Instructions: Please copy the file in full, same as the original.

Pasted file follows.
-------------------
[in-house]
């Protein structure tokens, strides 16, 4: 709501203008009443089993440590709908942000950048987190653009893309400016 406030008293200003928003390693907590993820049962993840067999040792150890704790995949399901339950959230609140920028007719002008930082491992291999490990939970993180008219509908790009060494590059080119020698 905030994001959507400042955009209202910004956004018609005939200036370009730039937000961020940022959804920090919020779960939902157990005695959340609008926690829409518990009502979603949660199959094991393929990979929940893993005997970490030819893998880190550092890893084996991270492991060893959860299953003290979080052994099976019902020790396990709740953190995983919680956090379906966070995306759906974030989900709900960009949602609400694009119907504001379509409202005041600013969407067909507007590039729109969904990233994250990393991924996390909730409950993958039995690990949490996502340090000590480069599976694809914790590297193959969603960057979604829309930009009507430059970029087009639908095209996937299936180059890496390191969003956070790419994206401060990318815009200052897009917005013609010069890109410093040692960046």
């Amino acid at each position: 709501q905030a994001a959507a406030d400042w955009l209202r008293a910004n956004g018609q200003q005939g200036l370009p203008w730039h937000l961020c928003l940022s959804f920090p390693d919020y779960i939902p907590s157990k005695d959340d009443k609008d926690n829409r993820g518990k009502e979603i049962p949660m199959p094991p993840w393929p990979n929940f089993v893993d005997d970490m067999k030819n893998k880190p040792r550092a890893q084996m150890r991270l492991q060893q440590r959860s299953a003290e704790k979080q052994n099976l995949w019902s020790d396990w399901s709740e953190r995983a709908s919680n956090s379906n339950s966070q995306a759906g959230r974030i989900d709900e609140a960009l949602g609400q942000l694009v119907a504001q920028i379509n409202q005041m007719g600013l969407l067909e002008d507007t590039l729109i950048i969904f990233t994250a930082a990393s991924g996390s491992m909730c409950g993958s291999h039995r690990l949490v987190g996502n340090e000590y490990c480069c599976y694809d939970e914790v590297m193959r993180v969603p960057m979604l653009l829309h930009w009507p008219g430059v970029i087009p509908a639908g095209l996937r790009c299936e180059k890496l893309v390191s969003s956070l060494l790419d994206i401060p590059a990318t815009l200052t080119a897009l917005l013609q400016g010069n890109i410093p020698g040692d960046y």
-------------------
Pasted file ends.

[in-house]
């Protein structure tokens, strides 16, 4: 709501203008009443089993440590709908942000950048987190653009893309400016 406030008293200003928003390693907590993820049962993840067999040792150890704790995949399901339950959230609140920028007719002008930082491992291999490990939970993180008219509908790009060494590059080119020698 905030994001959507400042955009209202910004956004018609005939200036370009730039937000961020940022959804920090919020779960939902157990005695959340609008926690829409518990009502979603949660199959094991393929990979929940893993005997970490030819893998880190550092890893084996991270492991060893959860299953003290979080052994099976019902020790396990709740953190995983919680956090379906966070995306759906974030989900709900960009949602609400694009119907504001379509409202005041600013969407067909507007590039729109969904990233994250990393991924996390909730409950993958039995690990949490996502340090000590480069599976694809914790590297193959969603960057979604829309930009009507430059970029087009639908095209996937299936180059890496390191969003956070790419994206401060990318815009200052897009917005013609010069890109410093040692960046």
């Amino acid at each position: 709501q905030a994001a959507a406030d400042w955009l209202r008293a910004n956004g018609q200003q005939g200036l370009p203008w730039h937000l961020c928003l940022s959804f920090p390693d919020y779960i939902p907590s157990k005695d959340d009443k609008d926690n829409r993820g518990k009502e979603i049962p949660m199959p094991p993840w393929p990979n929940f089993v893993d005997d970490m067999k030819n893998k880190p040792r550092a890893q084996m150890r991270l492991q060893q440590r959860s299953a003290e704790k979080q052994n099976l995949w019902s020790d396990w399901s709740e953190r995983a709908s919680n956090s379906n339950s966070q995306a759906g959230r974030i989900d709900e609140a960009l949602g609400q942000l694009v119907a504001q920028i379509n409202q005041m007719g600013l969407l067909e002008d507007t590039l729109i950048i969904f990233t994250a930082a990393s991924g996390s491992m909730c409950g993958s291999h039995r690990l949490v987190g996502n340090e000590y490990c480069c599976y694809d939970e914790v590297m193959r993180v969603p960057m979604l653009l829309h930009w009507p008219g430059v970029i087009p509908a639908g095209l996937r790009c299936e180059k890496l893309v390191s969003s956070l060494l790419d994206i401060p590059a990318t815009l200052t080119a897009l917005l013609q400016g010069n890109i410093p020698g040692d960046y």